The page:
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Posts Tagged ‘book review’

A weekend nonfiction leisure reading review…because even Pastors need a break from heavy theological reading.

Flo Groberg and Tom Sileo. 8 Seconds of Courage: A Soldier’s Story from Immigrant to the Medal of Honor.  New York, NY: Simon Schuster, November 17th, 2017. 208 pp.

5 out of 5

Purchase: Amazon

This is the story of Flo Groberg, a US Army infantry officer who was a recipient of the Medal of Honor in 2015 for actions in Afghanistan in 2012.  There’s few Medal of Honor that has been awarded in the post-9/11 world and still fewer who are among the living that received it; Flo Groberg is one of them.  The autobiography tells the story of his childhood, his decision to join the Army, his time in Afghanistan and after his time in the military.  Reading this book makes me grateful for men like Groberg who was willing to risk his life and limb for others.

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Diane Stortz. I Am: 40 Reasons to Trust God.  Nashville, TN: Thomas Nelson Publishing Company, February 2nd 2016.  224 pp.

4 out of 5

Purchase: Amazon

Looking for a devotional Bible stories book you can read to your kids?  I like this particular book because this is a children’s Bible story book based upon God’s titles found in the Word of God. There are forty chapters in the book with each covering a different title.  The subtitle for the book is “40 Reasons to Trust God” and of course God’s title reveal His character and attributes which are reasons why we can trust God.  I enjoyed reading this book to my children and also my children enjoyed it when I read it to them.  They would often ask me to keep on reading to the next chapter as part of our nightly reading routine before they go to sleep.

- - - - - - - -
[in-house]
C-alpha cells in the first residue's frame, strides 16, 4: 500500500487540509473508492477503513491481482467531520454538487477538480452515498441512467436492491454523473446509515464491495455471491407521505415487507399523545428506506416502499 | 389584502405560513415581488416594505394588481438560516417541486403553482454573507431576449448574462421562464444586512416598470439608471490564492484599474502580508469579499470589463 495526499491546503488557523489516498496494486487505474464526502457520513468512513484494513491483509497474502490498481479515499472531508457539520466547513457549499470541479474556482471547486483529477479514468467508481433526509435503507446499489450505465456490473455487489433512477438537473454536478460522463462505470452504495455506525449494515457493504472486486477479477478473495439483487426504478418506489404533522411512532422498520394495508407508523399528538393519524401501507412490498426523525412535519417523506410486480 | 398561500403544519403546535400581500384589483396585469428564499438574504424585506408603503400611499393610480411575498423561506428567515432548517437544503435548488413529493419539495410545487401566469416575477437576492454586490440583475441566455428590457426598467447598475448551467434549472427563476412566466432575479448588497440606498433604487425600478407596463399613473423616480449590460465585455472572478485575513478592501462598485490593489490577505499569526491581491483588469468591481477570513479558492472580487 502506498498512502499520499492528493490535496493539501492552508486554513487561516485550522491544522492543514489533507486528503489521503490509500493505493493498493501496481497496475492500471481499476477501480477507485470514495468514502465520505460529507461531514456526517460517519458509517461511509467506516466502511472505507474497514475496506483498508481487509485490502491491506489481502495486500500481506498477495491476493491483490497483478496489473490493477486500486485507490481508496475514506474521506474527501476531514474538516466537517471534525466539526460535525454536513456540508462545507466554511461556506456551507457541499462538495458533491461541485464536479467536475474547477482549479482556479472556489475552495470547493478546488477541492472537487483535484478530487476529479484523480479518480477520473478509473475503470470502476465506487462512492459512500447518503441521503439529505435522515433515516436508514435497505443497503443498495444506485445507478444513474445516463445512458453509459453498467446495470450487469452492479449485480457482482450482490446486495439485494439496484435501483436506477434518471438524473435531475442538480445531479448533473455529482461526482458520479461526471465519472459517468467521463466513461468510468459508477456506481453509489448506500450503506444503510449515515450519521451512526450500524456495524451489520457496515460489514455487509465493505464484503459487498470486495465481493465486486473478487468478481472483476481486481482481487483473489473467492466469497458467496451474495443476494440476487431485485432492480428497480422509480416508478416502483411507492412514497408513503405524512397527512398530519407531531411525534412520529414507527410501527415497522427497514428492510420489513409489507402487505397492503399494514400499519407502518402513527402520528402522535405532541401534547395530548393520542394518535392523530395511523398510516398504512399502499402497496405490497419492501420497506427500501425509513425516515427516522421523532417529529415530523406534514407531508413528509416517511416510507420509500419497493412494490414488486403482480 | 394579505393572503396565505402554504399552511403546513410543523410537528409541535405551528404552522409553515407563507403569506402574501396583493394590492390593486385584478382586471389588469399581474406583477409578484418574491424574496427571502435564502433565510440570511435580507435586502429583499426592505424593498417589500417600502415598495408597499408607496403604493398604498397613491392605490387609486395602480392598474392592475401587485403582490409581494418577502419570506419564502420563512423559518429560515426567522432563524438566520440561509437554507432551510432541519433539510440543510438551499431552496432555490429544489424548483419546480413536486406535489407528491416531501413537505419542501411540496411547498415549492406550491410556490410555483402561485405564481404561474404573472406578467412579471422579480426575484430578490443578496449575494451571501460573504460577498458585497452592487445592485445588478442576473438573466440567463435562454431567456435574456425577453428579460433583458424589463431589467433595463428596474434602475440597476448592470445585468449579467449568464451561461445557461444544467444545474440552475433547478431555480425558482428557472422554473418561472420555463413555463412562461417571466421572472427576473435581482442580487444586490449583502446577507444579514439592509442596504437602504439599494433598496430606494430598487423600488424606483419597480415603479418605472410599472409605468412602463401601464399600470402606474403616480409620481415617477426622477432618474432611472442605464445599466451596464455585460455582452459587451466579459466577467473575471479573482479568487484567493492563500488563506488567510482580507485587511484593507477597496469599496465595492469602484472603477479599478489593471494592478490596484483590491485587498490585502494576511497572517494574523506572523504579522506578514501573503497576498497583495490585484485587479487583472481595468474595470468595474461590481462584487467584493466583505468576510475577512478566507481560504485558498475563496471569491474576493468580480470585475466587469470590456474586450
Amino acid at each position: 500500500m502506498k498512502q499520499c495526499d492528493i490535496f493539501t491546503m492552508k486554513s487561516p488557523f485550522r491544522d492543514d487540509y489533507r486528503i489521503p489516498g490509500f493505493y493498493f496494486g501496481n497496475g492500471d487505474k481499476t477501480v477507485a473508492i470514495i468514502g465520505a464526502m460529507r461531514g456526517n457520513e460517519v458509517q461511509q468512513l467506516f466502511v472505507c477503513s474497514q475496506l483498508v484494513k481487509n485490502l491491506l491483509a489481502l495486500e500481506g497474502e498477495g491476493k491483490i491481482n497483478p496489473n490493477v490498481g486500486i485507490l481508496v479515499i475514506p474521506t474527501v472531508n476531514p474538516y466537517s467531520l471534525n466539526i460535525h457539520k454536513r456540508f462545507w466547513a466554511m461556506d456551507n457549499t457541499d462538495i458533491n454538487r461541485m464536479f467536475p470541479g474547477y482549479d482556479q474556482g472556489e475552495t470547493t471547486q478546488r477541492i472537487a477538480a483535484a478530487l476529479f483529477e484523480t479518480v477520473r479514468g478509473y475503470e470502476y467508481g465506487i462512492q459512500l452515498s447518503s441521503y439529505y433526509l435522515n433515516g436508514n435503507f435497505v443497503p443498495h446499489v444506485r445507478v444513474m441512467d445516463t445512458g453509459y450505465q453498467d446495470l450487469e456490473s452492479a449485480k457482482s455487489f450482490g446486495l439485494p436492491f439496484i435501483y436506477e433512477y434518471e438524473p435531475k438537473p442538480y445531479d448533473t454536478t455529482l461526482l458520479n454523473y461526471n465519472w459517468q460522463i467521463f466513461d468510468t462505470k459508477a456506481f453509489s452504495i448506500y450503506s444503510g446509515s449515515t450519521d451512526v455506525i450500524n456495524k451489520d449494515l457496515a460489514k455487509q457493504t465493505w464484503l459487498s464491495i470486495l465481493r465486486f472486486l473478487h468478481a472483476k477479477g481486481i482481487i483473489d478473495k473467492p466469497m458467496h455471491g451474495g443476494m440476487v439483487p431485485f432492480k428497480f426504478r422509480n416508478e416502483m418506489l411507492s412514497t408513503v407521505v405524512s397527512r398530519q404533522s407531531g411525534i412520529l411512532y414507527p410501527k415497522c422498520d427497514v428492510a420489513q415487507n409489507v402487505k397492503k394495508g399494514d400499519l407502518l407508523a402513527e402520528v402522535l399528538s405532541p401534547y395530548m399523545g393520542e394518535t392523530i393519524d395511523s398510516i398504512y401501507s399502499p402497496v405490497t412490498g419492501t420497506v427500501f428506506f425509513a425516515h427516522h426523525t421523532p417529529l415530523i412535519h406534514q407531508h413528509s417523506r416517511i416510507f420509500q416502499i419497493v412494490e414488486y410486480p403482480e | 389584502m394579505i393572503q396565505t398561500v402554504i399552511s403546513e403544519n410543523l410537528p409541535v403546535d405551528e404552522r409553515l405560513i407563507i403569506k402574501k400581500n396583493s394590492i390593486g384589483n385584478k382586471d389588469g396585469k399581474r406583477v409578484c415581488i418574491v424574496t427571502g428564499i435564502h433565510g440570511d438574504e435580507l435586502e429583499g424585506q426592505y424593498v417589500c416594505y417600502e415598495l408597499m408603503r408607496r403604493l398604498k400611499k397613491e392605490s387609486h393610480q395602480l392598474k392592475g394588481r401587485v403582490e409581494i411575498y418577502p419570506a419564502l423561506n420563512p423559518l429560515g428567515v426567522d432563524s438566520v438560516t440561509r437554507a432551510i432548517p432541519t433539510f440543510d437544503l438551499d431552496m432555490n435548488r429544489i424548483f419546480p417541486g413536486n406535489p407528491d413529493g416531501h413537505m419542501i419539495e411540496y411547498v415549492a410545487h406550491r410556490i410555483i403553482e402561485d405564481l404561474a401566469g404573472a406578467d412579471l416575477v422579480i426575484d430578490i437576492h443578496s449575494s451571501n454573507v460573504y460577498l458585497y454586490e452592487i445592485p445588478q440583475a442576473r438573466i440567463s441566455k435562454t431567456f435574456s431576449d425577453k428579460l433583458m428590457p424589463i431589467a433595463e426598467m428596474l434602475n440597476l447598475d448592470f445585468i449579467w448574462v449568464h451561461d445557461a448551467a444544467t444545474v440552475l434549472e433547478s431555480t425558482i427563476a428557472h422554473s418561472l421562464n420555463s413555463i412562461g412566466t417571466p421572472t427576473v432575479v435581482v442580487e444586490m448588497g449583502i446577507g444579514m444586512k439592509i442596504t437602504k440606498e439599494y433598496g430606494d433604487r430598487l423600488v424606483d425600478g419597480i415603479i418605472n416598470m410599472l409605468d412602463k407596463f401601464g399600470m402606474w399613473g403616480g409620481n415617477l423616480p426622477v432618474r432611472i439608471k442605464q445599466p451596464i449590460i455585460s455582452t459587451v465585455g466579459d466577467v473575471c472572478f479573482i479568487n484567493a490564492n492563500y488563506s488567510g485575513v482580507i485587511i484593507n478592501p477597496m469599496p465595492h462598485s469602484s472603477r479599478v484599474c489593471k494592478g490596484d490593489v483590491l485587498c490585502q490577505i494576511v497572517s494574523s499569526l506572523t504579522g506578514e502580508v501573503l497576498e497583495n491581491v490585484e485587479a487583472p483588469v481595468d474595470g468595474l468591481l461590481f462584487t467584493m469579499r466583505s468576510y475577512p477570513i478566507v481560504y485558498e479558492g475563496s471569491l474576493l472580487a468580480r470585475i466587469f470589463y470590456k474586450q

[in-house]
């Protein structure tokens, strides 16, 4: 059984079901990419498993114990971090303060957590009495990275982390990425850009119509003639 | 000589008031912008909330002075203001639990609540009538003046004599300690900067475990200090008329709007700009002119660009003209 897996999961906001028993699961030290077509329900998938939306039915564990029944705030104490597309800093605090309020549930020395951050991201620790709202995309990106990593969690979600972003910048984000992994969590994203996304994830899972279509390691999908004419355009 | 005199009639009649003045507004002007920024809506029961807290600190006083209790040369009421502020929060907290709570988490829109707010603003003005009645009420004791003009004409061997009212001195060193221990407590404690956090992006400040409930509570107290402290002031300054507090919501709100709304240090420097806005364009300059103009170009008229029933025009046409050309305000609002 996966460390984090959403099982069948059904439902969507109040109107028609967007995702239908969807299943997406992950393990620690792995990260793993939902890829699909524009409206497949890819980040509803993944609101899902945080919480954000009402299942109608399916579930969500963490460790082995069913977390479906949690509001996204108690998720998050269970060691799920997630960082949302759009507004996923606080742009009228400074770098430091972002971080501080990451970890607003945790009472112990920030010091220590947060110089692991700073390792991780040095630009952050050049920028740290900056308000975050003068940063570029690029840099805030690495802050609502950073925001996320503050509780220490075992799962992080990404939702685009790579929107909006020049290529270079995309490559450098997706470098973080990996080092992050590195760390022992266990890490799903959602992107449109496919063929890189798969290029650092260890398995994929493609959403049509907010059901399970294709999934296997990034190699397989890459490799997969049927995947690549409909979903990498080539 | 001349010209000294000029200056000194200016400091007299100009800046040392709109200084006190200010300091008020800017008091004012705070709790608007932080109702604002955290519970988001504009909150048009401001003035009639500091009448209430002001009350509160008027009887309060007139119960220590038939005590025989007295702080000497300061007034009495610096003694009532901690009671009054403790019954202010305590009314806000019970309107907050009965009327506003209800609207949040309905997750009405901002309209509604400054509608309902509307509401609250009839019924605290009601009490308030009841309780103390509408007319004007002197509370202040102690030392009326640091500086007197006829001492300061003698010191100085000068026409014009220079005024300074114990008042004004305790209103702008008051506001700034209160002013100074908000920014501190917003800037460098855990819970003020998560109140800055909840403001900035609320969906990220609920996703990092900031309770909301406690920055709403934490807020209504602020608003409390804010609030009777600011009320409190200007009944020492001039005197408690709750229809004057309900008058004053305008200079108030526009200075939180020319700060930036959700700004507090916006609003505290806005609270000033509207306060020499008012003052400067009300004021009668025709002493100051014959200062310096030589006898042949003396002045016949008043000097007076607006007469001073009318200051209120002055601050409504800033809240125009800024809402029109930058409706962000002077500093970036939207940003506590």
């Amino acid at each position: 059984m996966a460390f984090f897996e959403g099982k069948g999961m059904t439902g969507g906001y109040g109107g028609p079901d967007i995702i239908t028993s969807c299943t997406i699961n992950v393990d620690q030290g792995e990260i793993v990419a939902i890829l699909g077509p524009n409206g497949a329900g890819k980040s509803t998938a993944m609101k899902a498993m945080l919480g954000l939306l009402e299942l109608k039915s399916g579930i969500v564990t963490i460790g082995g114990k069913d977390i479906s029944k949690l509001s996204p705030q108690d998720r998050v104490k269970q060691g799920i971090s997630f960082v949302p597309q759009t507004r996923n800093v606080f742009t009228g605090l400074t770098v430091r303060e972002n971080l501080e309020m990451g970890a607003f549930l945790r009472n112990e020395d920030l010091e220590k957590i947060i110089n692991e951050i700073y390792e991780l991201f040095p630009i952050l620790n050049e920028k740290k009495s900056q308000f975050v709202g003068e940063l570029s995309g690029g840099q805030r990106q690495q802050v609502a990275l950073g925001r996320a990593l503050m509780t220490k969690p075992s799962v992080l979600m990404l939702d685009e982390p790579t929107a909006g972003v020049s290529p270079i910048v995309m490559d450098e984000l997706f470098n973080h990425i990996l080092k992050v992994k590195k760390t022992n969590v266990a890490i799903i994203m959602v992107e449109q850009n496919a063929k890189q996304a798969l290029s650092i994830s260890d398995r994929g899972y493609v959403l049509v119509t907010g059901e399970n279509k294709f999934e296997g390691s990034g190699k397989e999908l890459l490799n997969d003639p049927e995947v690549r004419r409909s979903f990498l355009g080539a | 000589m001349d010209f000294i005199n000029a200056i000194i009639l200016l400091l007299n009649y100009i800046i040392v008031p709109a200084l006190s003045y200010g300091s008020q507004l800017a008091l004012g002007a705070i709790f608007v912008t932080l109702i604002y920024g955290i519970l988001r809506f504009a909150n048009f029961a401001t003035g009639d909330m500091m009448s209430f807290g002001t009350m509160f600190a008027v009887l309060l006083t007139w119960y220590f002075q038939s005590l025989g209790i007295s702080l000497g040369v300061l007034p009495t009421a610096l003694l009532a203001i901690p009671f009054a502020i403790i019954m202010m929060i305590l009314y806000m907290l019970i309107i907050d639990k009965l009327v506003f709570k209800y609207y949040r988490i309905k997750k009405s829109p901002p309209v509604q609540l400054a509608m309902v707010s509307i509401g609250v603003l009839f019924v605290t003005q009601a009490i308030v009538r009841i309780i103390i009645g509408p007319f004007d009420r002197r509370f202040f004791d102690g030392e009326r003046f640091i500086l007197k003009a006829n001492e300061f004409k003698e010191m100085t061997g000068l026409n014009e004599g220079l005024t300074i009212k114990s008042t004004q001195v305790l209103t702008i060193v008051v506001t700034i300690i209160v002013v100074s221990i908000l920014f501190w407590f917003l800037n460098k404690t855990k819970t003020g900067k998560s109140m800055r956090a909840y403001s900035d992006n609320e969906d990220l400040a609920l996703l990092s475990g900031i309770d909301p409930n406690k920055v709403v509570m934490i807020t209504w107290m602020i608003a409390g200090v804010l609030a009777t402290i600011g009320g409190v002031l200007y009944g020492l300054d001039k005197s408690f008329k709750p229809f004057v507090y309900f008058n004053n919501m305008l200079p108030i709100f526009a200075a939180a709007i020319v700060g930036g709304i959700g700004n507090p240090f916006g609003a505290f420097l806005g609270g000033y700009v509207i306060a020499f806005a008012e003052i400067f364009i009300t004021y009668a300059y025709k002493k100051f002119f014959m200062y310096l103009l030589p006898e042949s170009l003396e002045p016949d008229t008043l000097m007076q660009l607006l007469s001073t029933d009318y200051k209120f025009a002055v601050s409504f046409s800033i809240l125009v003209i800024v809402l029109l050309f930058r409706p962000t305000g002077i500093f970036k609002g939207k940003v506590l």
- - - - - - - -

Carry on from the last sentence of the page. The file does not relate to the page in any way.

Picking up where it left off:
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  1. Scott Oliphint. Thomas Aquinas. Phillipsburg, NJ: Presbyterian and Reformed Publishing, November 30th, 2017. 168 pp.

4 out of 5

Purchase: Westminster Amazon

This is the first book in the Great Thinkers series published by Presbyterian and Reformed.  It is written by Christian theologian and apologist K. Scott Oliphint in which he examines and critiques the thought of medieval philosopher and apologist Thomas Aquinas. In this series introduction Nathan Shannon tells us the threefold goal for each volume in the series: First it is intended to be academically informed.  Second it seeks to maintain a high standard of biblical and theological faithfulness.  Third the series aim is to be accessible for readers without unnecessary difficult jargons and vocabulary.

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A weekend light reading review…because Pastors also need a break from heavy theological reading.

Greg Rucka and Ed Brubaker.  Gotham Central Book Three: On the Freak Beat. New York, NY: DC Comics, September 15th 2009. 224 pp.

3 out of 5

Purchase: Amazon

This is the third volume in the “Gotham Central” series, which feature stories of the police and detectives in the make-believe city of Gotham where many of the Batman stories takes place.  Following several members of the Major Crimes Unit, or MCU for short, we see these men and women also tackling on the “freaks,” who are the supervillains that Batman has to battle (hence the book’s subtitle).

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Charles H. Spurgeon. The Secret of Power in Prayer.  Pensacola, FL: Chapel Library, July 17th 2016. 22 pp.